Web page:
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Elsner, Nadorozny top earners at city hall in 2013

By: Darren MacDonald - Sudbury Northern Life

 | Mar 28, 2014 - 4:35 PM |
In total, 247 of the city's 2,011 full-time employees made more than $100,000 in 2013. File photo.

In total, 247 of the city's 2,011 full-time employees made more than $100,000 in 2013. File photo.

Nearly 10% of all city workers make Sunshine List

Former Greater Sudbury Police Chief Frank Elsner took home the highest salary of all city employees in 2013, earning $234,669.74 in salary and $14219.16 in benefits. Elsner has since left and is now chief in Victoria, B.C.

Details of the province's Sunshine List released Friday show nearly 10 per cent of all city employees made at least $100,000 last year. 


CAO Doug Nadorozny was second on the list, with a salary of $221,039.91 and $9,47.08 in benefits. In total, there were 247 city employees who made at least $100,000 last year, out of roughly 2,000 full-time staff.

Rounding out the top five city earners are Police CAO Sharon Baiden ($194,444.56, $11,285.55), Catherine Matheson, the city's GM of Community Development ($194,127.50, $7,943.98), and Deputy Police Chief Al Lekun ($192,386.16, $12,608.16).

The top five were the only staffers who took home more than $200,000 in combined salary and benefits. Infrastructure GM Tony Cecutti was sixth on the list ($172327.40, $7746.90) followed by Chief Financial Officer Lorella Hayes ($166198.27, $9376.04) and Chief of Fire Paramedic Services Tim Beadman ($161355.04, $3015.63).

Next was City Clerk Caroline Hallsworth, who earned $155,358.28, plus $9029.24 in benefits, followed by Auditor General Brian Bigger ($151,282.46, $8,744).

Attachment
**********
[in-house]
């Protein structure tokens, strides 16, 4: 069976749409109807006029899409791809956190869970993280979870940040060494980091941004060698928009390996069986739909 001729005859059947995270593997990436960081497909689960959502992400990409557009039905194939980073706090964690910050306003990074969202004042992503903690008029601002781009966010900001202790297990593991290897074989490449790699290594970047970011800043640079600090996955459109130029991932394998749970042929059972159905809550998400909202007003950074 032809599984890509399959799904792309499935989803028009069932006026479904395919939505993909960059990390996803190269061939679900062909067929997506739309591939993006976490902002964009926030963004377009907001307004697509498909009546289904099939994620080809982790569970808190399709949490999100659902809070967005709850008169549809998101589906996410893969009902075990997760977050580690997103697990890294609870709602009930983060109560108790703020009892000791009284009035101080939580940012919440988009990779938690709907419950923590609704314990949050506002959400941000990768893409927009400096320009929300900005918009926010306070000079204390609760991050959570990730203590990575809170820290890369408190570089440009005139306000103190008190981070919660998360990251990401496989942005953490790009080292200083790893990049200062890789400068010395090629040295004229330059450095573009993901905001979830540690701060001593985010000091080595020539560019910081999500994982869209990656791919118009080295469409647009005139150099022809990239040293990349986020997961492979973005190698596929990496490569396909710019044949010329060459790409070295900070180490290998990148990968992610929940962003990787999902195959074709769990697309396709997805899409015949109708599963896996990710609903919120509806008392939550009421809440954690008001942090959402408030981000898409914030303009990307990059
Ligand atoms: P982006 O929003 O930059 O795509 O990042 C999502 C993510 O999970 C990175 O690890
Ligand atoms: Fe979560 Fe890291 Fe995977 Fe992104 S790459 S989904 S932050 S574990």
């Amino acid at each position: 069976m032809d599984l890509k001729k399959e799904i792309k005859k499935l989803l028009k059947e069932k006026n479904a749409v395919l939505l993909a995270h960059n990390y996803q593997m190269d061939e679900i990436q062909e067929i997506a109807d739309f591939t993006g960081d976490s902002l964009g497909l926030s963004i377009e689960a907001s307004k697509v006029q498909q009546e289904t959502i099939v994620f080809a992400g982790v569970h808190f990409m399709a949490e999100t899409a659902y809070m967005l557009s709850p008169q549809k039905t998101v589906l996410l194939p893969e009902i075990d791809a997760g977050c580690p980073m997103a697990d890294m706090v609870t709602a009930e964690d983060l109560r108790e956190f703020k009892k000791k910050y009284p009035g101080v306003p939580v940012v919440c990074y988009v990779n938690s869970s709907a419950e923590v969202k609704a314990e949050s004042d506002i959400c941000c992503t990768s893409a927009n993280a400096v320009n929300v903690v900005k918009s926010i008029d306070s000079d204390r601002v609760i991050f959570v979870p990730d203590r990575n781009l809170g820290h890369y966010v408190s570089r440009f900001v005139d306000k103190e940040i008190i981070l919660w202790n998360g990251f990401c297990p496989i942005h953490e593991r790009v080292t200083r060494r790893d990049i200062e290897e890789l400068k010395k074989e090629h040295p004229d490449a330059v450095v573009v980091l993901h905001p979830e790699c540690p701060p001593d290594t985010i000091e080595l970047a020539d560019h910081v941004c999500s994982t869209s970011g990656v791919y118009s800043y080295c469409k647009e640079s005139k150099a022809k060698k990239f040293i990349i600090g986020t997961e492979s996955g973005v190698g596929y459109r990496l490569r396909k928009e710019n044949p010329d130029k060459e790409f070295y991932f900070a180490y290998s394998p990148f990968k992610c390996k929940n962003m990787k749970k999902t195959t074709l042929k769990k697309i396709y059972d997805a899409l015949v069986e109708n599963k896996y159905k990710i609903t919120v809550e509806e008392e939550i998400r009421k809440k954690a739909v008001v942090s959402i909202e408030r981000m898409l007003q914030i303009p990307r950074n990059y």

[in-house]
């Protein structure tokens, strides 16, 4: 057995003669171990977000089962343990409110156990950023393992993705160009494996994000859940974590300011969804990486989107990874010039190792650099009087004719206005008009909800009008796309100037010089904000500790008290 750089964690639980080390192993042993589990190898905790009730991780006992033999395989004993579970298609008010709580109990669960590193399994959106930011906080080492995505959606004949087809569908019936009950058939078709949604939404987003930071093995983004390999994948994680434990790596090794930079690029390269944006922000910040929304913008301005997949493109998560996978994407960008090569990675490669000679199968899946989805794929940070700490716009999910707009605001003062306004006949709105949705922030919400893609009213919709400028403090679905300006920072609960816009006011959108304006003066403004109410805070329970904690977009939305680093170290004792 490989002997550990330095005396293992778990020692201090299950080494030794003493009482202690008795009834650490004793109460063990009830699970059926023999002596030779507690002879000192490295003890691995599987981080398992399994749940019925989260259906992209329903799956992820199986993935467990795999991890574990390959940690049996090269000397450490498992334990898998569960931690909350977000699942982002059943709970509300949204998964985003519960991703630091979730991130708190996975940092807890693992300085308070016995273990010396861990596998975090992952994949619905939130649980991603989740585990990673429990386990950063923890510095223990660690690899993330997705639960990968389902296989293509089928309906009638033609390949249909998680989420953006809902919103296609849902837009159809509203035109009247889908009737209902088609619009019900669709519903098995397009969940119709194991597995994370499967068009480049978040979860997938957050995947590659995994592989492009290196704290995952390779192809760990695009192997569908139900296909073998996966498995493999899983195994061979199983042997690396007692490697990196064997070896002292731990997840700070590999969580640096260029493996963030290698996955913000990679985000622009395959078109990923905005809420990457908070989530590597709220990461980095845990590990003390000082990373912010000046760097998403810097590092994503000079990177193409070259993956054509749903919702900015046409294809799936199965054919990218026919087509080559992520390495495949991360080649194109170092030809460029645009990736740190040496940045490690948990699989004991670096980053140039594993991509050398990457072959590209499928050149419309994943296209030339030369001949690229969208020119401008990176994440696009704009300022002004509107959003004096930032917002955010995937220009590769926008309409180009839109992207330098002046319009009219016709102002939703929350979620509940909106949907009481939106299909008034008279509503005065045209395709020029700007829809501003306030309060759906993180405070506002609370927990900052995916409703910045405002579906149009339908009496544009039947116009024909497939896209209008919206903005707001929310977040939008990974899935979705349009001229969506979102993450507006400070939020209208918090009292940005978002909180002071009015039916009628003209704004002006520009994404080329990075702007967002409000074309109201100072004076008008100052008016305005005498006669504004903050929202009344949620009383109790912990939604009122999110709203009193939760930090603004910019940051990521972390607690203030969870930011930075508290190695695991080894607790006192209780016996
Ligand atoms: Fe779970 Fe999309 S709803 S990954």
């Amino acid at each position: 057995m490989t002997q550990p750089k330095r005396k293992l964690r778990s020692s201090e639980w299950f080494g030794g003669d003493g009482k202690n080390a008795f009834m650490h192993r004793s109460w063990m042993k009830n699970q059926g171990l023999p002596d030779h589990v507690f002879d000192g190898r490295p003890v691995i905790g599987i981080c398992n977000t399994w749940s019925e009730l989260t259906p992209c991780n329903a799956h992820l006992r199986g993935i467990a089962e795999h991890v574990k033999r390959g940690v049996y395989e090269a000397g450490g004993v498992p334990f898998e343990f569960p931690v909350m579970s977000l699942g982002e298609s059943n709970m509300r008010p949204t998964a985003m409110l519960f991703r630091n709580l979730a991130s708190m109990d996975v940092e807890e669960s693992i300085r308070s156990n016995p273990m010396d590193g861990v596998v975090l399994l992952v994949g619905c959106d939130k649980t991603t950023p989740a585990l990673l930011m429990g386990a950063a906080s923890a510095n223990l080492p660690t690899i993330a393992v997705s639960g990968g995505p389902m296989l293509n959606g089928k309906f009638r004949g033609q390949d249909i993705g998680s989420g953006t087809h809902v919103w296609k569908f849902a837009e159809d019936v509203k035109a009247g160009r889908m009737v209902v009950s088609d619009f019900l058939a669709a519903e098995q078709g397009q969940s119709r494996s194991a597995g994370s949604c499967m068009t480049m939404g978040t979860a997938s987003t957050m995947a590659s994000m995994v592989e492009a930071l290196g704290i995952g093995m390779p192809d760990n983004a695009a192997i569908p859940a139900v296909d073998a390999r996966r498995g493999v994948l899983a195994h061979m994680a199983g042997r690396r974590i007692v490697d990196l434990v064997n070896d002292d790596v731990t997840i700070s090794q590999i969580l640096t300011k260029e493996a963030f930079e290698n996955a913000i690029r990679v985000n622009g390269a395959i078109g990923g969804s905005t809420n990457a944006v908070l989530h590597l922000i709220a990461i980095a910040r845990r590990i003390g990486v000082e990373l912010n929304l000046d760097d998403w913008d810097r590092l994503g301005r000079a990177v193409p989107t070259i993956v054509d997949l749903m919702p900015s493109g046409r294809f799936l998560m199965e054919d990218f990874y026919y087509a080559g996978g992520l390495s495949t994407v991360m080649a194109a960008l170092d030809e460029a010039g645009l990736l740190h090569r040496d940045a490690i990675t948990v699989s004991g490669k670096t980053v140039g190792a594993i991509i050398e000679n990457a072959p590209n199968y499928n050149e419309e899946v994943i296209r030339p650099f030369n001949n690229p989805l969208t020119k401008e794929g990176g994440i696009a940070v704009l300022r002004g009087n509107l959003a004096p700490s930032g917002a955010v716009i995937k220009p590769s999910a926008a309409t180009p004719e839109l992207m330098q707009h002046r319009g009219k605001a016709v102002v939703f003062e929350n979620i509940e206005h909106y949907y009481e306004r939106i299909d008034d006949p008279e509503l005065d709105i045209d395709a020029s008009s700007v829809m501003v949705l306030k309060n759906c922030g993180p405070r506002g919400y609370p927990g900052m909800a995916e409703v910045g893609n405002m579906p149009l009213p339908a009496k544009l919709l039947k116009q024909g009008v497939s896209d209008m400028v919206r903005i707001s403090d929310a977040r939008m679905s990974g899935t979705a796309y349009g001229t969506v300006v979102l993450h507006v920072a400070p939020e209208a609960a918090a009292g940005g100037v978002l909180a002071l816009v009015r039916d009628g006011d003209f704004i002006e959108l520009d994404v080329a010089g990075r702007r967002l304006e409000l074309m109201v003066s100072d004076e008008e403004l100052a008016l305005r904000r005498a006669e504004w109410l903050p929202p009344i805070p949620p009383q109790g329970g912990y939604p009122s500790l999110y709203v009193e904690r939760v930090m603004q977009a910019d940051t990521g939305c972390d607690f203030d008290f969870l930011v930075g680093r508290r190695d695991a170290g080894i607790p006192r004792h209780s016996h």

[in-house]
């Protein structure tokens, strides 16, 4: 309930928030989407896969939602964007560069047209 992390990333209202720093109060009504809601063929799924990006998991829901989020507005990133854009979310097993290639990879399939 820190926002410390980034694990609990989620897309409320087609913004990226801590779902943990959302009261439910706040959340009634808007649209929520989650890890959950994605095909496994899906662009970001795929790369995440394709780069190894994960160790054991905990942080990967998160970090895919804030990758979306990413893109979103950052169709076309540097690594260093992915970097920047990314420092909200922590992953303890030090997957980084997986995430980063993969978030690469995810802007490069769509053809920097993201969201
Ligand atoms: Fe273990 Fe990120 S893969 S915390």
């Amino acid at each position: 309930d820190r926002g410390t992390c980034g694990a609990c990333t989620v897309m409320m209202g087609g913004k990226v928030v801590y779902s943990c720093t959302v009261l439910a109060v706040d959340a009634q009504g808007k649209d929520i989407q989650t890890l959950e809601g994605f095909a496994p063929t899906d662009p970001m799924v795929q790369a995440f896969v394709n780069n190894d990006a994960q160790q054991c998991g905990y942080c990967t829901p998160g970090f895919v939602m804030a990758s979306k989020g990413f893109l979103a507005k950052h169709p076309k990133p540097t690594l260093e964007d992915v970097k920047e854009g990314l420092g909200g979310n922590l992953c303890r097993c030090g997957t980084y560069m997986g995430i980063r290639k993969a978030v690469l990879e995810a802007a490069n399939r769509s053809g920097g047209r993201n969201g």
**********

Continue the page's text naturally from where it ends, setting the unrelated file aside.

The next two top earners have since retired – Bill Lautenbach ($150,164.82, $6,751.38 ) retired as the city's General Manager, Growth and Development last year, and former Fire Chief Daniel Stack ($144,684.68, $538.84) retired earlier in 2014.

The financial information is released each year under the Public Sector Salary Disclosure Act, passed in 1996 under the Progressive Conservative government of Mike Harris.

“It makes Ontario's public sector more open and accountable to taxpayers,” said a release from the province Friday. “The act requires organizations that receive public funding from the Province of Ontario to disclose annually the names, positions, salaries and total taxable benefits of employees paid $100,000 or more in a calendar year.”

The act applies to organizations such as the Government of Ontario, Crown agencies, municipalities, hospitals, health units, school boards, universities, colleges, Hydro One, Ontario Power Generation, and other public sector employers who receive a significant level of funding from the provincial government.

The full list of city workers who make $100,000 or more can be found here.

 
Darren MacDonald

Darren MacDonald

Staff Writer

@Darrenmacd

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